Monday, March 03, 2008


I am having trouble articulating my feelings regarding this article, although the fact that I spent a good deal of time reading it with a dropped jaw should tell you something.

Want to know how I would prove that I was Jewish, if I had to?

My maternal great-great grandfather was shot dead by the Nazis coming out of synagogue in Poland. We know this because it's written down in Yiddish, in a history of the town in Poland where he was killed.

Ask me again if I'm Jewish, why don't you?

(The anger is directed at the state of Israel, not at the readers of the blog.)


Susan Helene Gottfried said...

Ahh, it seems that heard-learned lessons have been forgotten. What happened to the attitude of "We lost so many Jews in the 1940s that a Jew is a Jew, each one as precious as the last."

Oh, yeah. Sorry. Orthodoxy killed it when they decided us Reform Jews weren't good enough. So did the attitudes toward intermarriage. Frankly, I'm not sure it ever really existed outside of my mind and belief system. (although it should)

But you know what? A Jew is a Jew and each is as precious as the next.

Just like a person's a person, no matter how small.

Ryan Field said...

"Speechless" is the word.

Chris Redding said...

I'm in awe.
I never understand exclusive vs inclusive.
I prefer inclusive.
The more the merrier.
Chris Redding

Elissa M said...

The true irony is that in Nazi Germany, Sharon's ethnicity would not have been questioned unless she claimed not to be a Jew.

kiwiauthor said...

hmmm, more f***w*** who refused to 'get' the difference between race and ethnicity, or more importantly, refuse to see that the latter is the only way to escape the politics of pain the former has created for so many for far too long.

... oh and I have a dream, Martin Luther's dream!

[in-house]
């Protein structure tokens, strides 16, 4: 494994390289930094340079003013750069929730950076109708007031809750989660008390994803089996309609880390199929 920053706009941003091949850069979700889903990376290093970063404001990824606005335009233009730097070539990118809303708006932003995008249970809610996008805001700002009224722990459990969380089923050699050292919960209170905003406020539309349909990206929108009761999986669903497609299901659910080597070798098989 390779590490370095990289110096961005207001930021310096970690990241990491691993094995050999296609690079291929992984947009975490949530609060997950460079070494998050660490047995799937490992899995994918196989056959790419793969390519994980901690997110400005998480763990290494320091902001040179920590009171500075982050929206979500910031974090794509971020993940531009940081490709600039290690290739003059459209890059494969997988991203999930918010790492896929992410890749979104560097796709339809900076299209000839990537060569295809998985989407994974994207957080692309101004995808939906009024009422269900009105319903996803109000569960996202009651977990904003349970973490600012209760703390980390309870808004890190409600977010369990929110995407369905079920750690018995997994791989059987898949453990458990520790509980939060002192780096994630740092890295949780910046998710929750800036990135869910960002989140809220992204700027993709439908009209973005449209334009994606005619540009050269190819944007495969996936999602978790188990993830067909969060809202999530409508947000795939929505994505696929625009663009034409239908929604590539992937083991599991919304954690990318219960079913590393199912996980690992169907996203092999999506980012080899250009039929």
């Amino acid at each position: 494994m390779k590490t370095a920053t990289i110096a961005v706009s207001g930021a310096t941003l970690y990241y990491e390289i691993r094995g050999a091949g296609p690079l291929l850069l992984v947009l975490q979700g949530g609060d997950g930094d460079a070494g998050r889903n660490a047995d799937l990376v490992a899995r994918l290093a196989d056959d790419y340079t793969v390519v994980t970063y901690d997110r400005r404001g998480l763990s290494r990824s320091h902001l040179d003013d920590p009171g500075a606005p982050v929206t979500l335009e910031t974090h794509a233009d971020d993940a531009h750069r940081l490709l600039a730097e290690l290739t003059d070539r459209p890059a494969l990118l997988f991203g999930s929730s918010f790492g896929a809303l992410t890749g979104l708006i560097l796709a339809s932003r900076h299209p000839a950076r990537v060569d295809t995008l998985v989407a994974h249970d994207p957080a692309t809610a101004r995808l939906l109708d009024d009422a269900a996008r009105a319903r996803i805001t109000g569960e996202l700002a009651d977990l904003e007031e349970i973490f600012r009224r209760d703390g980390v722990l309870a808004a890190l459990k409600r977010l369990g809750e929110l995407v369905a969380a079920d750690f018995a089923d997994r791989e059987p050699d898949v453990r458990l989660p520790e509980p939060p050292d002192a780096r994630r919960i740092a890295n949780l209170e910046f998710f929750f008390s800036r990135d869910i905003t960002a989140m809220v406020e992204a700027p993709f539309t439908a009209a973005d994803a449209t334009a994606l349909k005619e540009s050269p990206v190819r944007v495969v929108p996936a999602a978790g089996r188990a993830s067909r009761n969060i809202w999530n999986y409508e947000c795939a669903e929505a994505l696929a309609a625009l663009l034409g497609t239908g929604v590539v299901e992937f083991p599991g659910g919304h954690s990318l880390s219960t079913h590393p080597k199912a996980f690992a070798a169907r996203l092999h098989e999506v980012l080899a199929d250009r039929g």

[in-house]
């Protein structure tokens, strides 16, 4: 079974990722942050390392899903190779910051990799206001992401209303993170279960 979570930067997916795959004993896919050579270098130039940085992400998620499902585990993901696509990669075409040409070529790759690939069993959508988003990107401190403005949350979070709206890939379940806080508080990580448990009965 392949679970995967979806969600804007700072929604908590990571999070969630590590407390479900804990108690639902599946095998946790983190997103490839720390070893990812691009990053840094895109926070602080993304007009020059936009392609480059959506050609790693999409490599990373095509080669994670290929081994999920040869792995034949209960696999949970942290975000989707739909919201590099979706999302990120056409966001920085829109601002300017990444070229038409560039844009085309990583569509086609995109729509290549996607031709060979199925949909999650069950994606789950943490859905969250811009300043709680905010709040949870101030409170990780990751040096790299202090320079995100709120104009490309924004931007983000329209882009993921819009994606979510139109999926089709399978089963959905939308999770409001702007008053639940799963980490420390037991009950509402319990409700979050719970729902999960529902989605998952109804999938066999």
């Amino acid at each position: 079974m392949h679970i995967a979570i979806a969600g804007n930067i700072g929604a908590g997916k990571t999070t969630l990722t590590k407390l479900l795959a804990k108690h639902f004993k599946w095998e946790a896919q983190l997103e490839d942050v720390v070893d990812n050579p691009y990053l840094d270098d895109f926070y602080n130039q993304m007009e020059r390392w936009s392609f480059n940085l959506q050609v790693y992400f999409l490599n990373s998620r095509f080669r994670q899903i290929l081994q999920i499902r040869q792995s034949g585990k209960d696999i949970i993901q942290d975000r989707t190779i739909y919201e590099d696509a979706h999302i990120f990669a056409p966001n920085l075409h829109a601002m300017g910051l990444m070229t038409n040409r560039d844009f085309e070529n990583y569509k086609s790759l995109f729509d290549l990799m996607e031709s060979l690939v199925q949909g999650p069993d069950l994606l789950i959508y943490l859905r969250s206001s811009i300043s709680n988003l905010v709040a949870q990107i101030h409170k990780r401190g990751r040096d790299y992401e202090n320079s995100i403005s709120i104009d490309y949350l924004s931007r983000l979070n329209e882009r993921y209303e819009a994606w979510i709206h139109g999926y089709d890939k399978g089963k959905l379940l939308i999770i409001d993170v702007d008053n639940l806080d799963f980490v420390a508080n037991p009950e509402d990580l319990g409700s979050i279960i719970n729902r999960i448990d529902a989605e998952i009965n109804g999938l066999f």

Riley said...

That is really stupid. I don't know how I would prove that I'm Jewish (because technically, I'm not. My mom's not Jewish. My dad is, and it's supposedly passed on maternally) but you could probably prove it with DNA.

sb said...

Jeez. We are right in the middle of our Holocaust unit (I teach 8th grade ELA) and this reminds me of how Germans had to prove they were German, how they had to go back and show that 8 generations of blood was "clean" of any jewish, slavic, gypsy, or afro-european "taint." And then, they would let the "Aryans" marry. How sad that these people are giving such similar treatment.

MelindaG said...

My cousin got caught by this. Turned out his grandmother's family had been converted by a fraudulent "rabbi" and he wasn't considered Jewish. He and his Israeli fiance hopped the border to Lebanon and got married there. Then the family took another two years and much money to be properly converted. *sigh*

Anonymous said...

I believe a religion should be something one believes in, not someting one is born into.
How ridiculous to have to proof one's beliefs through bloodline, rather than through thought and action.
After all, a baby is not Jewish, or Catholic, or Budhist, or anything until that child grows up and understands what God, prayer, sacrifice, and religion is.
The sooner we stop linking religion and blood, the sooner a more peaceable world can perhaps come into being.

Anonymous said...

yet you married out of faith...don't preach unless you plan to practice

Jenny Rappaport said...

Anonymous @ 10:39am: Just because I married a non-Jew doesn't mean that I don't consider myself Jewish or that I don't plan to raise any future children I have as Jews.

If you want to make statements like that, have the courage to do it under your own name.

Kimber An said...

sb, my husband's family went through that as they survived the war years just like a lot of good people who happened to be German but not Nazi did.

Yes, it would be nice if the rest of the world recognized religion in faith and compassion rather than in blood and politics. Methinks there would be a lot less war.

Chumplet said...

Boy, that takes the cake. I'm going through a similar paper-pushing bureaucratic dance to prove I'm part Miq'Maq.

It should come in handy when I write my memoirs (tongue firmly in cheek).

A person should be allowed to be the faith they choose, and shouldn't have to prove it. The fact that they embrace the culture/religion/ethnic group should be enough.